3.1. Patient Characteristics
Characteristics of the study population and tumours are summarized in Tables 1 and 2. Of the 1500 patients, the mean age at diagnosis was 46.0 + 12.0 (SD) years. The percentages of patients in the age groups of <35, 35–49, 50–64, and 65+ year were 14.4%, 49.6%, 27.7%, and 8.3%, respectively. Family history (1st and 2nd degree relatives) of breast cancer was positive among less than 5% of all patients.
Tumour histology types were equally distributed over the age groups ( value: 0.20). Proportions of other tumour characteristics differed between the age groups. Tumour characteristics of patients aged <35 were more or less similar to those at age 35–49 and 50–64 years. However, patients aged <35 more often had tumours with favourable characteristics compared to patients aged 65 and more ( value: <0.01). Lower grade tumours were more frequent among patients <35 years. More than 50% of all age groups had a tumour size of 2–5 cm. Women under age 50 had smaller tumour sizes compared to elderly patients ( value: 0.04).
3.2. Survival Analysis
At the end of the followup period, 380 women had died (25.3% of all women in the study). We were not able to find disease outcome for more than 16% of all patients (loss to followup). This percentage was 17%, 18%, 15%, and 6% for the youngest to the oldest age groups. Patients were followed for a minimum of 2 and a maximum of 96 months from diagnosis until death, loss to followup, or end of study. The overall 5-year Kaplan-Meier survival rate for the study population was 72% (95% CI: 69%–74%). In Figure 1, the unadjusted survival rates for the four age groups at diagnosis are presented. The observed 5-year survival ratios for the patients from the five provinces varied from 67% to 79%.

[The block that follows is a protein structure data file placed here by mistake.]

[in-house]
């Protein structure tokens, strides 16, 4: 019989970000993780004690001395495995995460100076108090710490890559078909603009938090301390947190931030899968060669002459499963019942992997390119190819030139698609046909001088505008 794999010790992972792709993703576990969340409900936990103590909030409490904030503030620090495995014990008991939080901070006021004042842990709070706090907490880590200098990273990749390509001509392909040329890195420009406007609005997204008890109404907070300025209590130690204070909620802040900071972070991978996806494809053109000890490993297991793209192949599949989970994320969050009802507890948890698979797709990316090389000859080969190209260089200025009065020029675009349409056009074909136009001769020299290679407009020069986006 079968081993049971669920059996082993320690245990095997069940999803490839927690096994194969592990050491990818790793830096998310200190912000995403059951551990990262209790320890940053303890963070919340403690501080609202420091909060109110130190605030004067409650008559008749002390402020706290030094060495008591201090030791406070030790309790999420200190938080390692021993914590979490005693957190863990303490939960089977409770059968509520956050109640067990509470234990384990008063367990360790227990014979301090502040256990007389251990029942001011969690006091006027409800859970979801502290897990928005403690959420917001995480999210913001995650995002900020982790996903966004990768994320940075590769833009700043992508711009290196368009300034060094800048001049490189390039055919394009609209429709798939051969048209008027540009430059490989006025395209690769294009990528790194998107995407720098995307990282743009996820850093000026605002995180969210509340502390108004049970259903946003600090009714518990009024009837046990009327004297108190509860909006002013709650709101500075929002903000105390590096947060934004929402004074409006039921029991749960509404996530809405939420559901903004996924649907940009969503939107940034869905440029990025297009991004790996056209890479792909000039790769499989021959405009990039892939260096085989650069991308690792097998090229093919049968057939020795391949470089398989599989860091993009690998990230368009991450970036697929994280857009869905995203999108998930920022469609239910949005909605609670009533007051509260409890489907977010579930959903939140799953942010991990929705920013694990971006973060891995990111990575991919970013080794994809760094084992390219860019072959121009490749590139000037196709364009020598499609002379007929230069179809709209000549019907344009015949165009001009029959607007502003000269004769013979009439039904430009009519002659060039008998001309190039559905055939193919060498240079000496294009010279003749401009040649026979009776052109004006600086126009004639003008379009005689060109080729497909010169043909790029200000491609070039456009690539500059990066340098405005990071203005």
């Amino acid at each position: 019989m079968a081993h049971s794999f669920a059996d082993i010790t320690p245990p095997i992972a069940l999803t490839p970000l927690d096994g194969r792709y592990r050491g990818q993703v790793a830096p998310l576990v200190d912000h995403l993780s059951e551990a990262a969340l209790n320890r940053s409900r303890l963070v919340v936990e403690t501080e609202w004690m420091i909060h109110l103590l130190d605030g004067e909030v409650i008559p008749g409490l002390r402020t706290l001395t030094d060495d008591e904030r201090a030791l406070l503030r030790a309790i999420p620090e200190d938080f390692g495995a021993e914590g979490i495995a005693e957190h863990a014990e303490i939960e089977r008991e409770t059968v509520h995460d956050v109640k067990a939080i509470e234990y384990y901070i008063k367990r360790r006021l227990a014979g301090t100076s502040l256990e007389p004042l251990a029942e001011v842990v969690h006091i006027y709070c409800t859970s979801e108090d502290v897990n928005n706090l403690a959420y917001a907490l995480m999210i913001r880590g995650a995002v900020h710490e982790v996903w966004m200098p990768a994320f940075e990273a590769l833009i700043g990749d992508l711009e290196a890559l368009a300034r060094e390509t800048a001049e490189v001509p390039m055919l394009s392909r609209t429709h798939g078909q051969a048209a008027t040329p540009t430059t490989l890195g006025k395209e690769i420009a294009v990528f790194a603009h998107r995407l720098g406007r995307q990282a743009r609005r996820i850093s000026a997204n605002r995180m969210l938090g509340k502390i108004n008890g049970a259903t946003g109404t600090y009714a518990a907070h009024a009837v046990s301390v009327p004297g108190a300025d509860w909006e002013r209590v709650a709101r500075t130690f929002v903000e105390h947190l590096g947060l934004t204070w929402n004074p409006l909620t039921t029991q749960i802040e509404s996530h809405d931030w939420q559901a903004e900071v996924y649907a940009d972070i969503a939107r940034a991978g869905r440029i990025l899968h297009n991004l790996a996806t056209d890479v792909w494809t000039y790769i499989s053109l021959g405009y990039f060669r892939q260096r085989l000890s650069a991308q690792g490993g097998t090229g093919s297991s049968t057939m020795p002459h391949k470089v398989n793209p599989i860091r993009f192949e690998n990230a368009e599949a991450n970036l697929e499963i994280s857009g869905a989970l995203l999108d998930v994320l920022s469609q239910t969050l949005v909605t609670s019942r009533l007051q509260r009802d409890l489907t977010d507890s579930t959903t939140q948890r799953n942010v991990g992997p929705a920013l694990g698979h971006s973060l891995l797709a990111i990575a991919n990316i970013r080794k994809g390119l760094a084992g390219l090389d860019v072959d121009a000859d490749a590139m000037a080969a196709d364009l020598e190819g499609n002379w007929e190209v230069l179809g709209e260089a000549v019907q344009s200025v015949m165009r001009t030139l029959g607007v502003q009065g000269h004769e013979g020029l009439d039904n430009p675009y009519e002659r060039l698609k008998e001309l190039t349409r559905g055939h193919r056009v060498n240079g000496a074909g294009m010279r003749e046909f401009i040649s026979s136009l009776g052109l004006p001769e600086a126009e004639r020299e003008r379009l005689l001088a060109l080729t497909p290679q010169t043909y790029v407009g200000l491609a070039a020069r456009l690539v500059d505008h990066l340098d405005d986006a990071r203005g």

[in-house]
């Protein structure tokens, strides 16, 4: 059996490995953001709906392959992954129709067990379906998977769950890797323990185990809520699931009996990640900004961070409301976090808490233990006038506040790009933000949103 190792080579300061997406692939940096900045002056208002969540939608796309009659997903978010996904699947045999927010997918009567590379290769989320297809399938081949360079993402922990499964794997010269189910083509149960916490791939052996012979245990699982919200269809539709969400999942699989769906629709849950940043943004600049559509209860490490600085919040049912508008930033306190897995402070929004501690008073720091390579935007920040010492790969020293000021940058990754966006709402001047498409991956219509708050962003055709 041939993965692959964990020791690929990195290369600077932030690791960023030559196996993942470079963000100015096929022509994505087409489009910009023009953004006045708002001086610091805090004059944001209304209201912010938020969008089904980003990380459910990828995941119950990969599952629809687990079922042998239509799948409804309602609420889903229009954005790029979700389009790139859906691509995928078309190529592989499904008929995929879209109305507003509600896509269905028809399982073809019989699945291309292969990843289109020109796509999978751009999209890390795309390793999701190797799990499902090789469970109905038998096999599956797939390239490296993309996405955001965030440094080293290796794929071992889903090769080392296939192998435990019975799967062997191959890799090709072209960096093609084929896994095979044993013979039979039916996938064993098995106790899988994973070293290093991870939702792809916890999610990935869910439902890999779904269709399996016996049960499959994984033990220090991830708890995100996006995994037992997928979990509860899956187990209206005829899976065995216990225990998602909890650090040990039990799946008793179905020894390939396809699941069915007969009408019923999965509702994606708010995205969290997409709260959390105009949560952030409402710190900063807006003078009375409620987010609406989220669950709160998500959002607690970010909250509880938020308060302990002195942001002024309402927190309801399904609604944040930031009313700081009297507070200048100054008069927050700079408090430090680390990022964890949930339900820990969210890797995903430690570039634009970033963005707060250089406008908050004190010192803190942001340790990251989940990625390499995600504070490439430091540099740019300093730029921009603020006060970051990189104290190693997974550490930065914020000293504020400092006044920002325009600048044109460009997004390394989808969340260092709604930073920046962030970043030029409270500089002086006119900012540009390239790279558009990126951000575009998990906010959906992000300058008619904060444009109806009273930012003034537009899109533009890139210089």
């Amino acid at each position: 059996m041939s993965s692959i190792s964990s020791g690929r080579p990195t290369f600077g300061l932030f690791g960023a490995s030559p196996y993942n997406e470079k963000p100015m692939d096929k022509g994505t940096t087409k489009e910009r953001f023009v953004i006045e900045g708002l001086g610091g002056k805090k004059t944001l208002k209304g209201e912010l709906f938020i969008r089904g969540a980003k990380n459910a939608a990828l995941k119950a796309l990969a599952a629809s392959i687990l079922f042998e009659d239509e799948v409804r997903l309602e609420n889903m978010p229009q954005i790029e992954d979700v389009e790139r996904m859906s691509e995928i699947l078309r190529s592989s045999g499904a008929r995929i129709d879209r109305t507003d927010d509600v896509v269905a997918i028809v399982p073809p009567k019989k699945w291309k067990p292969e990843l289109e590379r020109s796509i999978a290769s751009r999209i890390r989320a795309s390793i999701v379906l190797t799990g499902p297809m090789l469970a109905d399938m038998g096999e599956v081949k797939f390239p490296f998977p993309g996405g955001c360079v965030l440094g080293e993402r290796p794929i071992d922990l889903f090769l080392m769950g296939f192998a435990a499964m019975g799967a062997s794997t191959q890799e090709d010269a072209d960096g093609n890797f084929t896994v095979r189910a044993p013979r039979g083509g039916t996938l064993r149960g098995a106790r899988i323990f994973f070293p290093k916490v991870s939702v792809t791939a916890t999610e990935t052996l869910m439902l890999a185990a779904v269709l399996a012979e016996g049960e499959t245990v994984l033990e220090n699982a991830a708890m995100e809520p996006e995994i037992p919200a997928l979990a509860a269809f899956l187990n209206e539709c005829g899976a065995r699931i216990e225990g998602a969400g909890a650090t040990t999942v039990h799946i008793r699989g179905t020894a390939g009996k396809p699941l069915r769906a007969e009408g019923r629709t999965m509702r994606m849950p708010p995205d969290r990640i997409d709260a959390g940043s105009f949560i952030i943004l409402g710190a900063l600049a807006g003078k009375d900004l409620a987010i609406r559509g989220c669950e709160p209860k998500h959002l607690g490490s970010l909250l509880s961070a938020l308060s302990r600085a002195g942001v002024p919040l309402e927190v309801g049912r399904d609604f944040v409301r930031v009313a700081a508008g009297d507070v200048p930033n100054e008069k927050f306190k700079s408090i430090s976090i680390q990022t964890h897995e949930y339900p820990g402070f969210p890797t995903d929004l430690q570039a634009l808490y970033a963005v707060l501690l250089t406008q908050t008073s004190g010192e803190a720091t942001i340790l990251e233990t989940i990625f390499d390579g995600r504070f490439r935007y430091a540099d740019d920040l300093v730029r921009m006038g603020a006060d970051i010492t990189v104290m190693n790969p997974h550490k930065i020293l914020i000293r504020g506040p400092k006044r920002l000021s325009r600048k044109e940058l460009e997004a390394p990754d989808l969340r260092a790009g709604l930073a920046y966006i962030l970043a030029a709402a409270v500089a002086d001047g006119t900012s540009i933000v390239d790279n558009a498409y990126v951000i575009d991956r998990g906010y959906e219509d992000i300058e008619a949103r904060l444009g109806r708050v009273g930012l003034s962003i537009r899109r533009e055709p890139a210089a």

Table 3 presents the observed and expected 5-year survival and RSR for women in the four age groups. The 5-year RSR of young patients (age < 35) was similar to the RSRs of those aged 35–49 and 50–64. The RSR of the oldest patients (aged 65 and over) was better compared to all younger age groups (RSR: 1.23).
Table 4 shows the crude and adjusted RER of breast cancer death, using the imputed and nonimputed data. In the univariable analysis of hormonal receptor status, age, stage, grade, and Her-2, tumour stage, grade and Her-2 status were related to breast cancer death. In the multivariable analysis, depending on the missing values, grade and Her-2 status remained significant in imputed dataset. However, without imputation, none of included variables remained significant (Table 4, middle column). In particular, age at diagnosis was not associated with excess risk of death neither in the univariable nor in the full model.
After adjustment for differences in tumour characteristics between age groups, we found no evidence of an independent effect of age at diagnosis on the risk of dying from breast cancer. To the best of our knowledge, this is the first report of breast cancer survival in different regions in Iran. The large study population and the inclusion of relative survival and excess risk statistics are advantages over other published studies from Iran so far [22–24].